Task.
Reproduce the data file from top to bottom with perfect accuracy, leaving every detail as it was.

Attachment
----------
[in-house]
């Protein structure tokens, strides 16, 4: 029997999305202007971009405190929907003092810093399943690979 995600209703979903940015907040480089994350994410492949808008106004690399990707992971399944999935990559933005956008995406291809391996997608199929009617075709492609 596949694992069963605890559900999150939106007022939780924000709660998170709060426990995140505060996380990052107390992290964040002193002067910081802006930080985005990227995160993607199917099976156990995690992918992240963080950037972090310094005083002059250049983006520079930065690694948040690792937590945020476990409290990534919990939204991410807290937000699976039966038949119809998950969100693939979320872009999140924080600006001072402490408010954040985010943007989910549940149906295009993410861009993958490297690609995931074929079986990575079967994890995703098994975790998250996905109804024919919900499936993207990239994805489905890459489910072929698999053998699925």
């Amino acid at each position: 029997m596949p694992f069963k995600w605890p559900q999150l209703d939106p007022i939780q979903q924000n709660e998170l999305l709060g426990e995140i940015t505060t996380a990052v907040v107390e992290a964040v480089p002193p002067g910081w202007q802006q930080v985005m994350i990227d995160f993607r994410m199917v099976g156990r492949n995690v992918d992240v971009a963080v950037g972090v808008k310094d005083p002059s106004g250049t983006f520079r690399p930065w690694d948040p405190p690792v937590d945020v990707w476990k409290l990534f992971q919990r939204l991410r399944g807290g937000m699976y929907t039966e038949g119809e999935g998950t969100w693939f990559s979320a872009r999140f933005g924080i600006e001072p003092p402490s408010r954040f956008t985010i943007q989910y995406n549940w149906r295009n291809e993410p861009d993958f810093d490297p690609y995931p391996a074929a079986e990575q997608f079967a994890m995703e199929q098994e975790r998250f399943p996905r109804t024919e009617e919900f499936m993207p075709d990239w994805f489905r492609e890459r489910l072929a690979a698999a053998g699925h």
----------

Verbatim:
[in-house]
């Protein structure tokens, strides 16, 4: 029997999305202007971009405190929907003092810093399943690979 995600209703979903940015907040480089994350994410492949808008106004690399990707992971399944999935990559933005956008995406291809391996997608199929009617075709492609 596949694992069963605890559900999150939106007022939780924000709660998170709060426990995140505060996380990052107390992290964040002193002067910081802006930080985005990227995160993607199917099976156990995690992918992240963080950037972090310094005083002059250049983006520079930065690694948040690792937590945020476990409290990534919990939204991410807290937000699976039966038949119809998950969100693939979320872009999140924080600006001072402490408010954040985010943007989910549940149906295009993410861009993958490297690609995931074929079986990575079967994890995703098994975790998250996905109804024919919900499936993207990239994805489905890459489910072929698999053998699925």
């Amino acid at each position: 029997m596949p694992f069963k995600w605890p559900q999150l209703d939106p007022i939780q979903q924000n709660e998170l999305l709060g426990e995140i940015t505060t996380a990052v907040v107390e992290a964040v480089p002193p002067g910081w202007q802006q930080v985005m994350i990227d995160f993607r994410m199917v099976g156990r492949n995690v992918d992240v971009a963080v950037g972090v808008k310094d005083p002059s106004g250049t983006f520079r690399p930065w690694d948040p405190p690792v937590d945020v990707w476990k409290l990534f992971q919990r939204l991410r399944g807290g937000m699976y929907t039966e038949g119809e999935g998950t969100w693939f990559s979320a872009r999140f933005g924080i600006e001072p003092p402490s408010r954040f956008t985010i943007q989910y995406n549940w149906r295009n291809e993410p861009d993958f810093d490297p690609y995931p391996a074929a079986e990575q997608f079967a994890m995703e199929q098994e975790r998250f399943p996905r109804t024919e009617e919900f499936m993207p075709d990239w994805f489905r492609e890459r489910l072929a690979a698999a053998g699925h």